I’ve long been a fan of Stuart Sierra’s reloaded workflow. When I’m working on a ClojureScript project that doesn’t use Figwheel or another tool to assist with live code reloading, this is the pattern I reach for to help manage iterative and interactive development. Read more on Easily Reloading your Clojure Project in Spacemacs…
I’ve recently been doing some basic Clojure development, and it’s been a huge blast. I’ve played around with it in the past, but never bothered to fully set up a development environment. This time, however, I decided to spend a few evenings perfecting my workflow and becoming familiar with the tools available, focusing on my editor of choice: Spacemacs.
Read more on Clojure Development in Spacemacs…
I recently started working on a project using Clojure. Since it’s my first experience with the language, I decided to invest a bit a of time setting up Sublime Text so that my editor would be tuned to conquer the oh-so-many parens and the build-and-test workflow provided via Leiningen. I wanted to capture and share this setup to help others get off the ground more quickly, since it took a bit of hunting for plugins and fiddling with Sublime. Read more on Rigging up Sublime Text for Clojure Development…
I’ve been excited about ClojureScript, its community, and the new tools and libraries that have been appearing, but I’ve only recently started working with it. Using ClojureScript to power a web (or mobile) client to a Clojure backend service seems really compelling. It’d allow for easily sharing code or logic between the different components, as well as a well-designed implementation of modern UI development, via Om Next. It’s also a fun and enjoyable language.
However, while exploring ClojureScript, I’ve run into some areas that left me feeling frustrated. Read more on Pitfalls to Avoid When Moving from Clojure to ClojureScript…
Ever since I saw William Byrd and Dan Friedman present on miniKanren at Clojure/conj a few years ago, I’ve been distantly interested in the topic of logic programming. Recently, my interest has intensified, so I picked up a copy of The Reasoned Schemer and have been working through it.
Read more on Exploring Logic Programming in Clojure’s core.logic – Overview & Understanding Palindromes…
I recently found myself starting a project where, for a variety of reasons, it made a lot of sense to use Ember.js to build our interface while using Clojure to power our API. Read more on Setting up a Project with Ember and Clojure…
For my recent LambdaJam workshop on learning Clojure macros from first principles, I created a set of materials exploring the basic concepts. To really understand macros, you first need to have a good understanding of what makes them so powerful — homoiconicity. In this post, we’ll explore that property of the language.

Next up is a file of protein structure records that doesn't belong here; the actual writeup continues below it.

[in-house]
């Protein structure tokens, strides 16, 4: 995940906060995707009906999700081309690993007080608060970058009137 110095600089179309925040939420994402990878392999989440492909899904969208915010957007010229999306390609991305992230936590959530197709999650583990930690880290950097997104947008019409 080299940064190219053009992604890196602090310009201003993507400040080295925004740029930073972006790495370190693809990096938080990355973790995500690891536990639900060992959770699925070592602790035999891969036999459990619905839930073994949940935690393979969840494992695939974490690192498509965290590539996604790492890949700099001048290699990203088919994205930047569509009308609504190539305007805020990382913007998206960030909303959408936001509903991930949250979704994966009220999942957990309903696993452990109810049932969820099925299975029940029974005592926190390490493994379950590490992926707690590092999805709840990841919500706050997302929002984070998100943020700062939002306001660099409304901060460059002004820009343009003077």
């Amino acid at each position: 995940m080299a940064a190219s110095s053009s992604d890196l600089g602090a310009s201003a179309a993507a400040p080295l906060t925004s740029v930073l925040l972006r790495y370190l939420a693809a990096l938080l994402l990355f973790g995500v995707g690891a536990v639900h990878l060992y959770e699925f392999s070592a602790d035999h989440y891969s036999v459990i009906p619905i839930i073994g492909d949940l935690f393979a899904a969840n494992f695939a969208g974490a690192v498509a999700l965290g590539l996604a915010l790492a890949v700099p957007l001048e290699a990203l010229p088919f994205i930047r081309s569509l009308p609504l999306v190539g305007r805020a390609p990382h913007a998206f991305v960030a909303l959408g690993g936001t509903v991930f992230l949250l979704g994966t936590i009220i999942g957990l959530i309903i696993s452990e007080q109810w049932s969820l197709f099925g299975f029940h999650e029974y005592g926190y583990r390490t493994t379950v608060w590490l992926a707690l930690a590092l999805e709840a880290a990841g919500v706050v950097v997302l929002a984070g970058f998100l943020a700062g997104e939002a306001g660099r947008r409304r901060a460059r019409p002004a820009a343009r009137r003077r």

For the past couple years, I’ve been playing with the Lisp family of languages, namely Common Lisp, Clojure, and Scheme. One of my favorite languages for hobby coding is CHICKEN Scheme, a mature, high-performance implementation of Scheme that compiles to portable C code. CHICKEN’s variety of built-in features and downloadable libraries, excellent FFI support, and helpful community make it a very appealing language.
In this first part of the interview, we discuss how Felix became interested in Scheme and programming, why he created and maintains CHICKEN, and what makes it special. In part 2 (coming soon), we’ll cover SPOCK, how it relates to CHICKEN, and the origins of the names “CHICKEN” and “SPOCK”.
Over the last few months, I have written two blog posts that mention using Hamster (Efficient, Immutable, Thread-Safe Collection) classes in JRuby: Preventing JRuby Concurrency Errors with Hamster and Making Refs in Ruby Using Celluloid Actors.
The latter post was commented on by Mike Busch he mentioned his evaluation of Hamster and comparing it to using Clojure’s persistent data structures in JRuby. He even linked to a simple benchmark for select he had done comparing the two.
Intrigued, I decided to to do some of my own experimentation and ended up extending Hamsterdam so it could use either Hamster Hashes or Clojure Maps internally. The results were mixed. The Clojure Map did turn out to be faster, but there are some (potentially annoying and confusing) side effects of using a Java collection as a primary data structure in JRuby.
The third Clojure Conj, a conference dedicated to the Clojure community, was held in Raleigh, NC the second weekend in November. I was in attendance, along with fellow atoms Drew Colthorp and Scott Vokes.
For those unaware, Clojure is a modern dialect of Lisp that was built on top of the Java Virtual Machine. Clojure, being a relatively young language, still has a nascent, close-knit community of talented computer scientists.
One of the major themes at this year’s conference was logic programming. Nearly a third of the talks involved logic programming in some regard. Some were more esoteric than others, such as William Byrd and Daniel Friedman’s talk about writing logic to find examples of quines (even multiquines!) in Scheme. Another talk by Daniel Gregoire showed a practical side of logic programming by using it in web tests, e.g., expressing your test as logical requirements, rather than imperatively.